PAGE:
This Youth Generation: Violent entertainment affects today’s youth – Fairfield Daily Republic

It seems as though Over the last two decades or so that we have developed an even more bloodthirsty dependency on violent entertainment.

Of course, there has always been violence in our entertainment since the invention of television, from the old western shootouts between the Lone Ranger and the outlaws, to the Looney Tunes where Elmer Fudd blows Daffy Duck’s beak off with a double-barreled shotgun.

However, there is something very unsettling about the violence that we are seeing in today’s entertainment. It’s like the creators are competing to see who can deliver the most graphic and grotesque violent scenes imaginable.

My teenage son and I often struggle to select a film to stream for our weekly movie night. It is a challenge to find a film without an uncomfortable amount of sex or violence. There are some movies or shows that we will not view due to excessive amounts of graphic violence that will make your stomach turn.

Keep in mind this is someone who is no stranger to violence.

Growing up in South-Central Los Angeles during the dreadful crack epidemic that some consider the most violent times in the city’s history should qualify me as one who is battle-tested and exposed to all sorts of violence. As I explained to my son, I’ve had several people very close to me killed by gun violence, so it’s not entertaining to me to see people getting shot on film.

It is not just the number of violent acts in today’s entertainment, it is how graphically bloody and detailed the violent acts are. It’s not enough for someone to get shot on film, we now have to see blood and brain matter flying off the screen. Even network television, which is supposed to be somewhat tamed and regulated, has taken a dark turn. Almost every prime-time drama involves either extreme violence or murder.

Is this what the public demands? Are we being desensitized by the competition between networks for viewers by displaying the most violent shows just for fan reaction?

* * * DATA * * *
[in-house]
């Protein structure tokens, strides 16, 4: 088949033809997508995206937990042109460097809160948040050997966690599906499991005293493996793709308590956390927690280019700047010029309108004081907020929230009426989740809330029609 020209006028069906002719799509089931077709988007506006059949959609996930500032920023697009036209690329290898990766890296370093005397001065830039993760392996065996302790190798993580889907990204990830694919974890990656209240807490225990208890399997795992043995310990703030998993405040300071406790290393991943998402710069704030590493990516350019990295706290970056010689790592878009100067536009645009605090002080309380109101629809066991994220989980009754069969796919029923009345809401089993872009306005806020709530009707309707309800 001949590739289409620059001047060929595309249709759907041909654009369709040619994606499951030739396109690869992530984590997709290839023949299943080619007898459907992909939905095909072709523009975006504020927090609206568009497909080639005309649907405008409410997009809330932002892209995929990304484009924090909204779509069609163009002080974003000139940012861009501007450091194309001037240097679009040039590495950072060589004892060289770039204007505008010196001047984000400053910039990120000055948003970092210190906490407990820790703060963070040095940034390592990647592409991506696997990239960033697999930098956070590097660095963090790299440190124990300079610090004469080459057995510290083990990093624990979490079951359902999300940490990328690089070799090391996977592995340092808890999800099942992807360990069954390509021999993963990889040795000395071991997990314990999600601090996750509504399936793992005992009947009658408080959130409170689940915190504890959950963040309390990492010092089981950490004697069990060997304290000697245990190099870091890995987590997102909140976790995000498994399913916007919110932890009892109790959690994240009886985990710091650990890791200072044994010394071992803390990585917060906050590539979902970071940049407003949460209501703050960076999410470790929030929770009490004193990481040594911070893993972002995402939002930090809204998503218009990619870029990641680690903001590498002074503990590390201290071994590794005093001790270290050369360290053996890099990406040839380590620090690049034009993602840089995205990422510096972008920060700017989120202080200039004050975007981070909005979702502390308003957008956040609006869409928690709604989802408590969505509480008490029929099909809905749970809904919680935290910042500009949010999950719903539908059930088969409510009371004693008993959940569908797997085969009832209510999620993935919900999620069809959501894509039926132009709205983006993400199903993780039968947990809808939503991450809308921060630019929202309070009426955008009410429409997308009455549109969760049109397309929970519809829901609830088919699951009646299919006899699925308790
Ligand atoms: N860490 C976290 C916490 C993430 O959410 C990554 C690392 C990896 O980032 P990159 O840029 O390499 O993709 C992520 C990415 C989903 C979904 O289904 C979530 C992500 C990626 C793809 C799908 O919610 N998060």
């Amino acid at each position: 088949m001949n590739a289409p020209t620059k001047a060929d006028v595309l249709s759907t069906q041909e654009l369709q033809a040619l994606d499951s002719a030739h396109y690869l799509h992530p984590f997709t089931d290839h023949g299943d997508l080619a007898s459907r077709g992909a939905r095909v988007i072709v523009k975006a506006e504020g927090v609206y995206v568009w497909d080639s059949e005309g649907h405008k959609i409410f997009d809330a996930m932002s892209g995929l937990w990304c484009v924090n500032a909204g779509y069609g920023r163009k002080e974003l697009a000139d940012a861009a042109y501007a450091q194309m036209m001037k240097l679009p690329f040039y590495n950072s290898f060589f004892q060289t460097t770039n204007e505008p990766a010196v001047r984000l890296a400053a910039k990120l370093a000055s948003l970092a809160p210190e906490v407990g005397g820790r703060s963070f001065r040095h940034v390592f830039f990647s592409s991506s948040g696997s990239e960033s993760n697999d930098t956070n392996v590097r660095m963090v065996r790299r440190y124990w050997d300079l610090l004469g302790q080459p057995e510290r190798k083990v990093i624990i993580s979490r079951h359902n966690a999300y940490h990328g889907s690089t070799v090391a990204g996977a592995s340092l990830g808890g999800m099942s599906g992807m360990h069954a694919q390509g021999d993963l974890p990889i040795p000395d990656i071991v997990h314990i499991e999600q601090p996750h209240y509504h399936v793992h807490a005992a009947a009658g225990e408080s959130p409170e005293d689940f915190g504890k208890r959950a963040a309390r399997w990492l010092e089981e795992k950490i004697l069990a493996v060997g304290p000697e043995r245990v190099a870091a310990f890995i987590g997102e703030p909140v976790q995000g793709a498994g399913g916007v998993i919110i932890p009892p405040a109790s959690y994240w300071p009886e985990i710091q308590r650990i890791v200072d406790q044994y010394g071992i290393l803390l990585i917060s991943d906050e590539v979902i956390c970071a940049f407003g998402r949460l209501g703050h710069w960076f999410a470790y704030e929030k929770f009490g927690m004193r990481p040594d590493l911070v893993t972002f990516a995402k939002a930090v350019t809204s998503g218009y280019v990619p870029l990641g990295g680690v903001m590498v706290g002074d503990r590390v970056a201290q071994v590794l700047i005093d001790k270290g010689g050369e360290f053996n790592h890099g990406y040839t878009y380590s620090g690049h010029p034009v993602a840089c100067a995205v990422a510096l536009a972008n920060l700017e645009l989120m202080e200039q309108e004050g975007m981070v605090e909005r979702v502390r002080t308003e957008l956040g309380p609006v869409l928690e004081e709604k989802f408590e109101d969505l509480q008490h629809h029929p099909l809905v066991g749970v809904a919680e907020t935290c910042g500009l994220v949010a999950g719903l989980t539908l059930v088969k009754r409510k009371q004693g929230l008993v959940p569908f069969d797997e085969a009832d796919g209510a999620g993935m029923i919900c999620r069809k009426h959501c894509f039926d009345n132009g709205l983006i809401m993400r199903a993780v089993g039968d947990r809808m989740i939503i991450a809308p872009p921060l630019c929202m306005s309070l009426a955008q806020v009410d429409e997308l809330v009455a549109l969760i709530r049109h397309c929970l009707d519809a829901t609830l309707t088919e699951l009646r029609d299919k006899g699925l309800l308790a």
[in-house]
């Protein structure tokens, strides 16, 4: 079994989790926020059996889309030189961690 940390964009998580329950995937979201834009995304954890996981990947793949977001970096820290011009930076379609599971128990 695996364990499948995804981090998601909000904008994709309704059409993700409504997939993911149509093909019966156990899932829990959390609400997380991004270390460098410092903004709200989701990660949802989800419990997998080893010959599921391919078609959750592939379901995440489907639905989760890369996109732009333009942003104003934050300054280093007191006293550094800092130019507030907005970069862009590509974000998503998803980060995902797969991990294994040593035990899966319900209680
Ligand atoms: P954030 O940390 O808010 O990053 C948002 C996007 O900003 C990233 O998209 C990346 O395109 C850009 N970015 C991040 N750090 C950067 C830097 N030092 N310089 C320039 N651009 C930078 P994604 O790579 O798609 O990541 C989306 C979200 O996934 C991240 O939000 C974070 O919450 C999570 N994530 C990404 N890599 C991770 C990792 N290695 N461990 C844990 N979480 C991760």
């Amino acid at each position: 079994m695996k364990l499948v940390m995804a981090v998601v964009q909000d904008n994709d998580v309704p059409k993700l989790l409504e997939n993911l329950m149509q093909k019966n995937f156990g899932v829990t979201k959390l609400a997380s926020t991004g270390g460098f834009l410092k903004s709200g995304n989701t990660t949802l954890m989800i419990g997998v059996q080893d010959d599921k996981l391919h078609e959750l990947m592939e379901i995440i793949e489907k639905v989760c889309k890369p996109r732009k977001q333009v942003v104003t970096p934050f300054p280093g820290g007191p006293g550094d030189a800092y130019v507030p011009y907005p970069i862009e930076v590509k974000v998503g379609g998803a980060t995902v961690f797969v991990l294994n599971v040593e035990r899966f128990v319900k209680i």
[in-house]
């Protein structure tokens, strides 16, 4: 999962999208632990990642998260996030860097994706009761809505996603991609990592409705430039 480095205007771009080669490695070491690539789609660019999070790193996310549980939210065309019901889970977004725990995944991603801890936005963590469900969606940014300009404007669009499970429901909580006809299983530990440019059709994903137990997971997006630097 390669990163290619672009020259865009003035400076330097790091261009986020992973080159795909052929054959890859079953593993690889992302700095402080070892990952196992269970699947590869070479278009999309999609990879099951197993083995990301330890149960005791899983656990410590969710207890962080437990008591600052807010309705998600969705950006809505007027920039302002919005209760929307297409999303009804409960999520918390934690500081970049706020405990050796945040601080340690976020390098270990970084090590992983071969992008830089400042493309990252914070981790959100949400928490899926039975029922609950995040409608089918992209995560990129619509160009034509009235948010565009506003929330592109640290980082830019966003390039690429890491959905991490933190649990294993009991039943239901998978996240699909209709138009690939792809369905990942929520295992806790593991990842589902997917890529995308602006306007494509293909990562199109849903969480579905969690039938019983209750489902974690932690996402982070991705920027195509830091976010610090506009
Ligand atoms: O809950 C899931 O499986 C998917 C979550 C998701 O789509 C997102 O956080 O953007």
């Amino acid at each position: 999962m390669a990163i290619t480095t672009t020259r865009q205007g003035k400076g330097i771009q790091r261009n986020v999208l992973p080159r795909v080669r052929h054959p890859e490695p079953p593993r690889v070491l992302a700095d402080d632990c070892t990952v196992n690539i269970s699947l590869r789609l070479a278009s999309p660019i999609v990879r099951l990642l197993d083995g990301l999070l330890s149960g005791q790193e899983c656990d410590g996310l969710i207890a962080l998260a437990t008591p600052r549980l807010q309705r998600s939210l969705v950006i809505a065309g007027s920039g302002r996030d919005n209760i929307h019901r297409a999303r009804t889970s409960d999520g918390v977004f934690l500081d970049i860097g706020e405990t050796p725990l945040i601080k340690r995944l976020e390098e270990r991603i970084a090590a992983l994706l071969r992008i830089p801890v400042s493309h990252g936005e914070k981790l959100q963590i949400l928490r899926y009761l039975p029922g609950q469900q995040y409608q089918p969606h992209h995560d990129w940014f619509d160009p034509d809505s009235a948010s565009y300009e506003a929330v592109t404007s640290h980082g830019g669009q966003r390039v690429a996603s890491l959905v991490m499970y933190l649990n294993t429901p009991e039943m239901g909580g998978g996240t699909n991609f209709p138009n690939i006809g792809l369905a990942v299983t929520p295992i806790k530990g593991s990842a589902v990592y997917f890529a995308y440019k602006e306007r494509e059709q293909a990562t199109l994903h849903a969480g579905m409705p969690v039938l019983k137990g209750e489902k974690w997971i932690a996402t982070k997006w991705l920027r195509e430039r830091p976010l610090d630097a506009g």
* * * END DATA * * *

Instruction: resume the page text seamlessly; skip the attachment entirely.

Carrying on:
There is also an increase in violence in sports. One of the most popular sports is the UFC, the Ultimate Fighting Championships, or MMA, Mixed Martial Arts. This is the gladiator arena type of fighting that involves very little padding, gloves and rules. It is simply a street fight brawl between two men or women who can punch, kick, elbow or choke each other into submission or unconsciousness. It is very common to see blood, broken bones and other serious physical injuries during these competitions.

The video game industry has become even more troubling. The extreme violent acts in certain video games are actually dictated and performed by the user. Give that some thought. You or your child are actually participating in these grotesque acts of violence in games such as “Grand Theft Auto” or “Call of Duty” as opposed to just watching such acts in a movie.

Unfortunately, much of today’s television programming is violent. According to the Journal of the American Academy of Child & Adolescent Psychiatry, hundreds of studies of the effects of TV violence on children and teenagers have found that children may become “immune” or numb to the horror of violence; gradually accept violence as a way to solve problems; imitate the violence they observe on television; and identify with certain characters, victims and/or victimizers.

Is this the only way to entertain ourselves? Are we now a society that thrives on violence? How different are we than in medieval times or when the Roman Empire would have gladiators fight to the death to entertain the royal and the wealthy? More importantly, how is this unprecedented exposure to violence affecting the human spirit? Is our entertainment simply a reflection of reality? Or is our reality a byproduct of what we have created?

Considering the alarming increase in violence in our inner cities, it is apparently becoming a regular part of our society. It’s safe to say that overexposure to violence in our entertainment is having an adverse effect on today’s youth culture.

“We act violent because we think violent. We think violent because we believe in violence. We believe in violence because we are taught violence.” — Malcolm X.

Just a thought!

Deon D. Price is an author and youth life skills coach who lives in Fairfield. He can be reached at [email protected] or

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